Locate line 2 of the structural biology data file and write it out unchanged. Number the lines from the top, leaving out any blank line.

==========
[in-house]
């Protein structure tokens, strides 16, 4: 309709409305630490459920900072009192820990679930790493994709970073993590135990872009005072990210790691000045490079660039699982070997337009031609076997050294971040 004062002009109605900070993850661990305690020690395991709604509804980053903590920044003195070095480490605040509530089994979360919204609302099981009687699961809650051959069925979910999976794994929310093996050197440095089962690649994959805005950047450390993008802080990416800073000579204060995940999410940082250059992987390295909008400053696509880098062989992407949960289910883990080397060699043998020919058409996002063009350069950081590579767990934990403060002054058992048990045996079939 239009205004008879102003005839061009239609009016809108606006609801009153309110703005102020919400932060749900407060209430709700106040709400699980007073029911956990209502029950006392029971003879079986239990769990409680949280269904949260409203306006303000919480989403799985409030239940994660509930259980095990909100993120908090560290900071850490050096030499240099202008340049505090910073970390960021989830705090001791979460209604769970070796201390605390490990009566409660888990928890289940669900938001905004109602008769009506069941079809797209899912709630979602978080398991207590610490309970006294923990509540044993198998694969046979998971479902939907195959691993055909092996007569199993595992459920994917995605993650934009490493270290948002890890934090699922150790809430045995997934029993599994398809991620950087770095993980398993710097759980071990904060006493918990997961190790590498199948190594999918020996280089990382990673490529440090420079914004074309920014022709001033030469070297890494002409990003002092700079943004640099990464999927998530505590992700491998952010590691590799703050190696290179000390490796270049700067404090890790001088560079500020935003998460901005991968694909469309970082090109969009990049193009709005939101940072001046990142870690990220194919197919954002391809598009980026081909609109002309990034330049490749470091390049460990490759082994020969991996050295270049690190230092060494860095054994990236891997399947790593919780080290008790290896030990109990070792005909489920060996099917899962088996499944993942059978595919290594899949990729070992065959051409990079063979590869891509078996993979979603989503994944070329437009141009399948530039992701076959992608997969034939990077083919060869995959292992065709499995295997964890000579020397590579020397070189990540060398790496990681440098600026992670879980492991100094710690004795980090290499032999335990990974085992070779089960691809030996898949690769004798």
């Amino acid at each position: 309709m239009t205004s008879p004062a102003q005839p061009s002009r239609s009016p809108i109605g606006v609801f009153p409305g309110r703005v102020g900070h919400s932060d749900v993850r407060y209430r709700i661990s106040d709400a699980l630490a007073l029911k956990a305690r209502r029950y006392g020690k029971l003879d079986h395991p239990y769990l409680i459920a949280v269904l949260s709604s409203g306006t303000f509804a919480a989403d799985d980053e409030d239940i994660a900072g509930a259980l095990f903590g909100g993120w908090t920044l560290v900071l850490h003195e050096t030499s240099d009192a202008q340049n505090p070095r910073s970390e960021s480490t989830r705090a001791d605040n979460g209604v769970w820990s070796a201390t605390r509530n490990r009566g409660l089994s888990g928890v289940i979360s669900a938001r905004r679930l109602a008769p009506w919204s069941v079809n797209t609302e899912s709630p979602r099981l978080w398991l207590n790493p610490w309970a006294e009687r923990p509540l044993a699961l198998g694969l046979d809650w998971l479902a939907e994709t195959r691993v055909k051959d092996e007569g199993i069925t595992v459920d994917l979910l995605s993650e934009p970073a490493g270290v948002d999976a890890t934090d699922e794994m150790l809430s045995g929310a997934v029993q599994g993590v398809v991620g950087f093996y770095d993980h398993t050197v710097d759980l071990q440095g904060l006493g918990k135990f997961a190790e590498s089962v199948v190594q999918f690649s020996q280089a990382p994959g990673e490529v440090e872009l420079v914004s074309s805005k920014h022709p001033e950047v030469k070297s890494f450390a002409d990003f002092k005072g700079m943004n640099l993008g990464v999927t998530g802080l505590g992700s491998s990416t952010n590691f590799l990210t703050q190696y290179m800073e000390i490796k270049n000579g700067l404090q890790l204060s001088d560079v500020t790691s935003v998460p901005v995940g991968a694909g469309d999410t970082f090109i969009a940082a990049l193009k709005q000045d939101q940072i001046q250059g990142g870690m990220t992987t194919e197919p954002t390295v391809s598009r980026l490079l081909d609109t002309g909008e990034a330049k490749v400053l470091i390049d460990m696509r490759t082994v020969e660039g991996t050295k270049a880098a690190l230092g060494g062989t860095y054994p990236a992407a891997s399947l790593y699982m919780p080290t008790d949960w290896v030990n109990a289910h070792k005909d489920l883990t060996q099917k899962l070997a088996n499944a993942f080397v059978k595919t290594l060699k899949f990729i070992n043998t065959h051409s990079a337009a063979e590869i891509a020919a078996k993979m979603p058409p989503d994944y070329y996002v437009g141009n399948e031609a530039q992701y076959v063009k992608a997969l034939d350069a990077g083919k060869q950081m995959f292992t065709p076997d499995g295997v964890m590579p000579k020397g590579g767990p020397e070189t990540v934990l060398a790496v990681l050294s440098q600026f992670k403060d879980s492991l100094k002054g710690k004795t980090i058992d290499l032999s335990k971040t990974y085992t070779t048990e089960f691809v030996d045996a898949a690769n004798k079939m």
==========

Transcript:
């Protein structure tokens, strides 16, 4: 309709409305630490459920900072009192820990679930790493994709970073993590135990872009005072990210790691000045490079660039699982070997337009031609076997050294971040 004062002009109605900070993850661990305690020690395991709604509804980053903590920044003195070095480490605040509530089994979360919204609302099981009687699961809650051959069925979910999976794994929310093996050197440095089962690649994959805005950047450390993008802080990416800073000579204060995940999410940082250059992987390295909008400053696509880098062989992407949960289910883990080397060699043998020919058409996002063009350069950081590579767990934990403060002054058992048990045996079939 239009205004008879102003005839061009239609009016809108606006609801009153309110703005102020919400932060749900407060209430709700106040709400699980007073029911956990209502029950006392029971003879079986239990769990409680949280269904949260409203306006303000919480989403799985409030239940994660509930259980095990909100993120908090560290900071850490050096030499240099202008340049505090910073970390960021989830705090001791979460209604769970070796201390605390490990009566409660888990928890289940669900938001905004109602008769009506069941079809797209899912709630979602978080398991207590610490309970006294923990509540044993198998694969046979998971479902939907195959691993055909092996007569199993595992459920994917995605993650934009490493270290948002890890934090699922150790809430045995997934029993599994398809991620950087770095993980398993710097759980071990904060006493918990997961190790590498199948190594999918020996280089990382990673490529440090420079914004074309920014022709001033030469070297890494002409990003002092700079943004640099990464999927998530505590992700491998952010590691590799703050190696290179000390490796270049700067404090890790001088560079500020935003998460901005991968694909469309970082090109969009990049193009709005939101940072001046990142870690990220194919197919954002391809598009980026081909609109002309990034330049490749470091390049460990490759082994020969991996050295270049690190230092060494860095054994990236891997399947790593919780080290008790290896030990109990070792005909489920060996099917899962088996499944993942059978595919290594899949990729070992065959051409990079063979590869891509078996993979979603989503994944070329437009141009399948530039992701076959992608997969034939990077083919060869995959292992065709499995295997964890000579020397590579020397070189990540060398790496990681440098600026992670879980492991100094710690004795980090290499032999335990990974085992070779089960691809030996898949690769004798």